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Thinking about hopping up my 50 Champion flathead:

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  • Engine: Thinking about hopping up my 50 Champion flathead:

    9G-F5 - '50 Champion two-door sedan

  • #2
    Yes, definitely, the 185" is the single most cost effective method of increasing Champion power.

    A street Champion can't use 3x1-bbls. They'll work, just will use fuel and won't make any more horsepower than 2x2-bbls. FWIW, I've been hoping someone will try three motorcycle carbs. We did it thirty years ago and it worked great. The manifold is dead-simple, just three stubs on flanges. The good thing about most motorcycle carbs is they are vacuum operated and can't overcarburete; since you're rightly concerned about low speed drivability, this would answer that question.

    Iskenderian still has the masters for every cam they ever made. Send them a core and get it back in two weeks for cheap.

    As you mention, the duals are just for show and sound. They won't add any horsepower. A fabricated header looks cool, especially if you made long sweeping tubes and had them ceramic coated.


    Yes, figure $100 each for custom forged pistons.

    jack vines
    PackardV8

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    • #3
      Thanks Jack, good info. I should mention that I'm thinking of plugging the idle circuits on the secondary carburetors, which should mostly alleviate the excess fuel consumption. The flathead probably doesn't flow enough to take full advantage of all of the cfm potential of even the smaller secondaries, but I'd rather have the triples so that there isn't the terrible bog off the line that so many engines have when over carbureted - gotta keep that velocity up.

      Maybe put the Stude carb on the shelf and run straight Willys carburetors, still too much potential cfm, but less of a problem at WOT.
      9G-F5 - '50 Champion two-door sedan

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      • #4
        FWIW, it's not just the idle circuits but also the accelerator pumps which are the main reason multiple carbs use so much more fuel.

        Bog off the line is more driver than just CFM. An aware driver who leans into the throttle only as much as the engine can take won't bog multiple carbs. I'm running 2x4-bbls on my Packard V8 with straight linkage. Most everyone told me it wouldn't work without a progressive linkage, would bog and otherwise behave badly. They work perfectly; the only downside being the expense of two accelerator pumps and two idle circuits using twice as much fuel when the throttles are opened. The extra performance is worth every dollar.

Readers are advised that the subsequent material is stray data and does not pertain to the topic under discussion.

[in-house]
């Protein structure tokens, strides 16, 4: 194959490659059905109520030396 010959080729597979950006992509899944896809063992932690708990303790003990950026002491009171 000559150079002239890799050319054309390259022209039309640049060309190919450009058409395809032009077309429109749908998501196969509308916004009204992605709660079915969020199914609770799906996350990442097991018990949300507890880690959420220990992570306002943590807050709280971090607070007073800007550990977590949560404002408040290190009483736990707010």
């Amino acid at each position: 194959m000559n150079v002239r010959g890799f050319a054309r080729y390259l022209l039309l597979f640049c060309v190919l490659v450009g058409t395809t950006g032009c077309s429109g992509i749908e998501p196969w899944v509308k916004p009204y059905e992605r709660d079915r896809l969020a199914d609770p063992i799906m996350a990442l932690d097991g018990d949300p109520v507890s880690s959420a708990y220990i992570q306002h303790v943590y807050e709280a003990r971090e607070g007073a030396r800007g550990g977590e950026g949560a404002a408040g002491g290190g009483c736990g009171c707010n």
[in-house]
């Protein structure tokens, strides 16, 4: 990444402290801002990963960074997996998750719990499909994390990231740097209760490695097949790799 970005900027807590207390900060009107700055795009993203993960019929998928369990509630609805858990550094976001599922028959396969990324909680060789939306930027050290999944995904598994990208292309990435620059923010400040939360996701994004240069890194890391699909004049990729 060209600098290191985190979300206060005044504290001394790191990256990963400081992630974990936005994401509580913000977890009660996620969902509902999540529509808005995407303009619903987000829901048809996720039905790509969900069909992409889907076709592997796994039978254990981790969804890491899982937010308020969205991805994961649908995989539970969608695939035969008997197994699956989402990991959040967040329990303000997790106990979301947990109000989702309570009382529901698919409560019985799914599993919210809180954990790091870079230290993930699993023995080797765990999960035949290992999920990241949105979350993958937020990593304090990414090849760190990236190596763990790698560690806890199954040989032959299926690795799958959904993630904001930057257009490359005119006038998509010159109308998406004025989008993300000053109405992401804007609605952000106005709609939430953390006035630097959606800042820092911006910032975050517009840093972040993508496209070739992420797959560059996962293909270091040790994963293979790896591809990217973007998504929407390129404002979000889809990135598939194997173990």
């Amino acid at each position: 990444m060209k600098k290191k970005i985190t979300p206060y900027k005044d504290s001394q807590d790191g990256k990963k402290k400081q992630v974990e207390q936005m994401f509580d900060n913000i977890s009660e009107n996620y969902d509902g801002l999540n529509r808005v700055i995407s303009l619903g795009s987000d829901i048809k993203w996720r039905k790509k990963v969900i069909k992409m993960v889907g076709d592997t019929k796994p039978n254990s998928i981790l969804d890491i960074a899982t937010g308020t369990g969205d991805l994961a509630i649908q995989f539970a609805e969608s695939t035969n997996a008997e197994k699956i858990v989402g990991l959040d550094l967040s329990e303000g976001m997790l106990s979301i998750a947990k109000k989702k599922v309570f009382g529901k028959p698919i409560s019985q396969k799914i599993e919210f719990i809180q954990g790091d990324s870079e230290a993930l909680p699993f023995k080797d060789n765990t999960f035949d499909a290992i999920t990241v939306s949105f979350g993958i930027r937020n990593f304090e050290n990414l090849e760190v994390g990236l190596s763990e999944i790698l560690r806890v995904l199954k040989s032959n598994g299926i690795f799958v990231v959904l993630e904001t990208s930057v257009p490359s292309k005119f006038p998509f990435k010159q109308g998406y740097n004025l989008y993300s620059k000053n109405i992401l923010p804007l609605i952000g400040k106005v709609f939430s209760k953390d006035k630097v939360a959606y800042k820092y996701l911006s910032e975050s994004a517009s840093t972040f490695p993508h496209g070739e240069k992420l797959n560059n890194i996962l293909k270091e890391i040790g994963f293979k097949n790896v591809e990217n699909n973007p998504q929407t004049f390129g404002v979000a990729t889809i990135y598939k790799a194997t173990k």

jack vines
        PackardV8

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        • #5
          Of course, you're right, any time there are mechanical secondaries in play there is a risk of too much, too soon.

          At the risk of getting off topic, I'm curious about your Packard V8 - are we talking about a 374 with two WCFBs? Those are very cool engines.

          The thought of a Cadillac or Packard swap has crossed my mind with this car, but it's really clean and I don't want to mess with it a bunch (i.e. trans, rear axle, front suspension, better brakes, etc.). Plus the idea of getting more out of the original engine is appealing.
          9G-F5 - '50 Champion two-door sedan

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          • #6
            Originally posted by David Conwill View Post
            Of course, you're right, any time there are mechanical secondaries in play there is a risk of too much, too soon.

            At the risk of getting off topic, I'm curious about your Packard V8 - are we talking about a 374 with two WCFBs? Those are very cool engines.

            The thought of a Cadillac or Packard swap has crossed my mind with this car, but it's really clean and I don't want to mess with it a bunch (i.e. trans, rear axle, front suspension, better brakes, etc.). Plus the idea of getting more out of the original engine is appealing.
            Packard and Cadillac 2x4-bbls used the Rochester 4Jets. Chevrolets and Mopar used 2x4-bbl Carter WCFBs. The later Chevrolets, Pontiacs, Mopar and Studebakers used 2x4-bbl Carter AFBs. A few late race-only Fords, GM and Mopar used 2x4-bbl Holleys.

            jack vines
            PackardV8

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            • #7
              Good luck Dave and keep us posted on what you do and how things work.

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